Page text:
A pilot study evaluated the utility of a putative peripheral biomarker for depression and antidepressant treatment response. In depression, the heterotrimeric G protein Gsalpha (Gsα) is sequestered in lipid rafts, which leads to a reduction in adenylyl cyclase. Antidepressant treatment may translocate Gsα from lipid rafts and facilitate the stimulation of adenylyl cyclase in the non-raft membrane fraction, as measured by prostaglandin E1 (PGE1)-stimulated adenylyl cyclase activity. Indeed, this study found that patients with major depressive disorder (MDD; N=41) had lower PGE1 activation of adenylyl cyclase activity than controls (N=44), determined by an assay of platelet samples at screening (t=-2.3, p=0.02). After 6 weeks of open-label antidepressant treatment (escitalopram, citalopram, fluoxetine, duloxetine, venlafaxine XR, or nortriptyline), MDD patients who were treatment responders (N=11) had a significant increase in PGE1 stimulated adenylyl cyclase activity (62.0% mean increase) compared to non-responders (N=8; 4.6% mean decrease; t=2.14, p=0.050). A PGE1 stimulation increase by ≥30% from screen assessment had a positive predictive value for response of 80.0%. These results suggest that a simple, high-throughput-capable assay for depression and antidepressant response can be developed; however, additional studies that are larger, placebo-controlled, and include more frequent clinical and biomarker assessments must first be completed to confirm the findings of this study.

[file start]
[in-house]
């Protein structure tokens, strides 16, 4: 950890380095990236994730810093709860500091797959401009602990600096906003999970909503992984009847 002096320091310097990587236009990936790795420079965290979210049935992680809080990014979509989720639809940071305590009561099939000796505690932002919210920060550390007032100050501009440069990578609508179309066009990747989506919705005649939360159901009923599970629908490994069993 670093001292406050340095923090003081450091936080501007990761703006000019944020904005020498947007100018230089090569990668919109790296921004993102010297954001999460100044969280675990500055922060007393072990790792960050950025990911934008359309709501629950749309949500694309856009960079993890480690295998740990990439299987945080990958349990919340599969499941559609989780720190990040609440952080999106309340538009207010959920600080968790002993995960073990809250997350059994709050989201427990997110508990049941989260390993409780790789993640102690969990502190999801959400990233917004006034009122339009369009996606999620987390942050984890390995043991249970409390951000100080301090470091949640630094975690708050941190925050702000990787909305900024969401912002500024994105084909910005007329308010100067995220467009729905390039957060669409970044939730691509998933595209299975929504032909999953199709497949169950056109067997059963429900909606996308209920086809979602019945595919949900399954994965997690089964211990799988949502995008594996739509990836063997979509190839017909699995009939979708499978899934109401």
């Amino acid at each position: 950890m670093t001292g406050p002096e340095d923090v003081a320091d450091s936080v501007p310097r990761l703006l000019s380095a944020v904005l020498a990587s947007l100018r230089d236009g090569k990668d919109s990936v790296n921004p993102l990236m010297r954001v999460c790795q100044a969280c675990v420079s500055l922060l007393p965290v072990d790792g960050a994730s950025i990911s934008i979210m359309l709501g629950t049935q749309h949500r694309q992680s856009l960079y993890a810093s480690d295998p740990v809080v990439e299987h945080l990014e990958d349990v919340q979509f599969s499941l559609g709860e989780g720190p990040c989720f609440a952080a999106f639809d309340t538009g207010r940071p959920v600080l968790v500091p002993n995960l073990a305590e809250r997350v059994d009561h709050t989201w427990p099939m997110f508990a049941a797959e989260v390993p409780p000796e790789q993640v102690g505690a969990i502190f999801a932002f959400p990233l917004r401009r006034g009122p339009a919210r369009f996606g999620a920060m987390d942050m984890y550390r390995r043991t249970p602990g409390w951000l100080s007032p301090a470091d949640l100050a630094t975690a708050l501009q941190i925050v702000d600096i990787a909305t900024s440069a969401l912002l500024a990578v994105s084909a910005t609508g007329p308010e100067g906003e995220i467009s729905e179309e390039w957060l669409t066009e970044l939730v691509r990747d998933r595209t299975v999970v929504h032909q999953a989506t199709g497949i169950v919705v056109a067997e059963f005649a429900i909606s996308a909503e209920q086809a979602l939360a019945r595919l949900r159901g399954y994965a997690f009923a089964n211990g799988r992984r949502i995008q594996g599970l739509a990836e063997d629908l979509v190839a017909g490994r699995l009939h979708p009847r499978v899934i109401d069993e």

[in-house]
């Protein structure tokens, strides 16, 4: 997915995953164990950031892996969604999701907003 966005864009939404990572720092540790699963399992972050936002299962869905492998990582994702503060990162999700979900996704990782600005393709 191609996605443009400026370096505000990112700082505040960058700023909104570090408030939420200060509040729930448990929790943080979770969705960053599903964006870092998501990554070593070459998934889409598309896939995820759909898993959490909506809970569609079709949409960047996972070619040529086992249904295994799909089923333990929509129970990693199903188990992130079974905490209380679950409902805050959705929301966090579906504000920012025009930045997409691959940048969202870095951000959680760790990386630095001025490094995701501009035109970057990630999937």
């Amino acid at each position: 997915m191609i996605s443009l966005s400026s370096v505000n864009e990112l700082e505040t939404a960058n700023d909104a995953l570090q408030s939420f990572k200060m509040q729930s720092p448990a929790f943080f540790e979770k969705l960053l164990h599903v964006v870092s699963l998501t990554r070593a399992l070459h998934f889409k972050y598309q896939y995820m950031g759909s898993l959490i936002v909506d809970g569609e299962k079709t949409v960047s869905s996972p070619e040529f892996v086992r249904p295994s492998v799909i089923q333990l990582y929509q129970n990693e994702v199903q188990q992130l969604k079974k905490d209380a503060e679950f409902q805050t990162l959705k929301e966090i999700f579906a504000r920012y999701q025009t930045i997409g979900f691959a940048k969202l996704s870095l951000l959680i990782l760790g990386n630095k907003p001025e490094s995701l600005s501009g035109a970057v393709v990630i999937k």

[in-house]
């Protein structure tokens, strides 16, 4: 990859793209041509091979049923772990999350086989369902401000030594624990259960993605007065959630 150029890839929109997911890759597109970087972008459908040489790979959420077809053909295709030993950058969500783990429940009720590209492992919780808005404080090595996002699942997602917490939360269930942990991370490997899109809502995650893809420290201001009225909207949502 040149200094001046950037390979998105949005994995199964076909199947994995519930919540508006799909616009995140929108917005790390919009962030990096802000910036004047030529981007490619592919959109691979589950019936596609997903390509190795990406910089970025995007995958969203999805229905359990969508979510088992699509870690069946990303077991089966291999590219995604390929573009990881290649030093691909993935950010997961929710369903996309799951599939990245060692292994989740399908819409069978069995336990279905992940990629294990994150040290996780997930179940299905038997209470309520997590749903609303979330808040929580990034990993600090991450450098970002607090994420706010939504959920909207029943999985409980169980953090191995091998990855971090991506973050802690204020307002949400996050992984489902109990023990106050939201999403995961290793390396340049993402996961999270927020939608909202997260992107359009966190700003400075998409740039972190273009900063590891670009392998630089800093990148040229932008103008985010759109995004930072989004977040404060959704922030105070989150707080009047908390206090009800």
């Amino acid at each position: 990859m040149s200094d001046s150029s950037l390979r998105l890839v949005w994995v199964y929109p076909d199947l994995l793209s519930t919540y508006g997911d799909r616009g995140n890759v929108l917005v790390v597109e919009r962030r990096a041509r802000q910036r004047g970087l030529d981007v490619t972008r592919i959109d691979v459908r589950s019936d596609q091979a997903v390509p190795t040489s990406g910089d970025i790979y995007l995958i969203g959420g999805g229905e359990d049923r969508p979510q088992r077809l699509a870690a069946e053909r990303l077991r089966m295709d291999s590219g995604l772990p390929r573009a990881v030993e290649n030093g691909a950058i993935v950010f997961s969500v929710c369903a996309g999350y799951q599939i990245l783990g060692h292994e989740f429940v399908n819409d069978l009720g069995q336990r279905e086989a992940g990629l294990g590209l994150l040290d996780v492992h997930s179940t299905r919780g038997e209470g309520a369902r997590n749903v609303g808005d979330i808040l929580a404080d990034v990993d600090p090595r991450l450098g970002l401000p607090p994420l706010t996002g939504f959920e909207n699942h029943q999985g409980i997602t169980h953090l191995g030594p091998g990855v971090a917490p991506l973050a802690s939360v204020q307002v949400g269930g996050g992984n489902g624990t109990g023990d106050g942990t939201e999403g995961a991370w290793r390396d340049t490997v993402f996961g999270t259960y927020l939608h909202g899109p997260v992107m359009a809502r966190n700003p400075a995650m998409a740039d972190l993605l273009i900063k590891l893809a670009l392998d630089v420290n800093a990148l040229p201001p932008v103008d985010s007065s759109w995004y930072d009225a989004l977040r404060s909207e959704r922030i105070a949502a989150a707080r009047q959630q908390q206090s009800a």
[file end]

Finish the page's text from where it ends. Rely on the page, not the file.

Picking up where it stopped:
Targum SD et al. Mol Psychiatry 2022; Epub ahead of print. Abstract.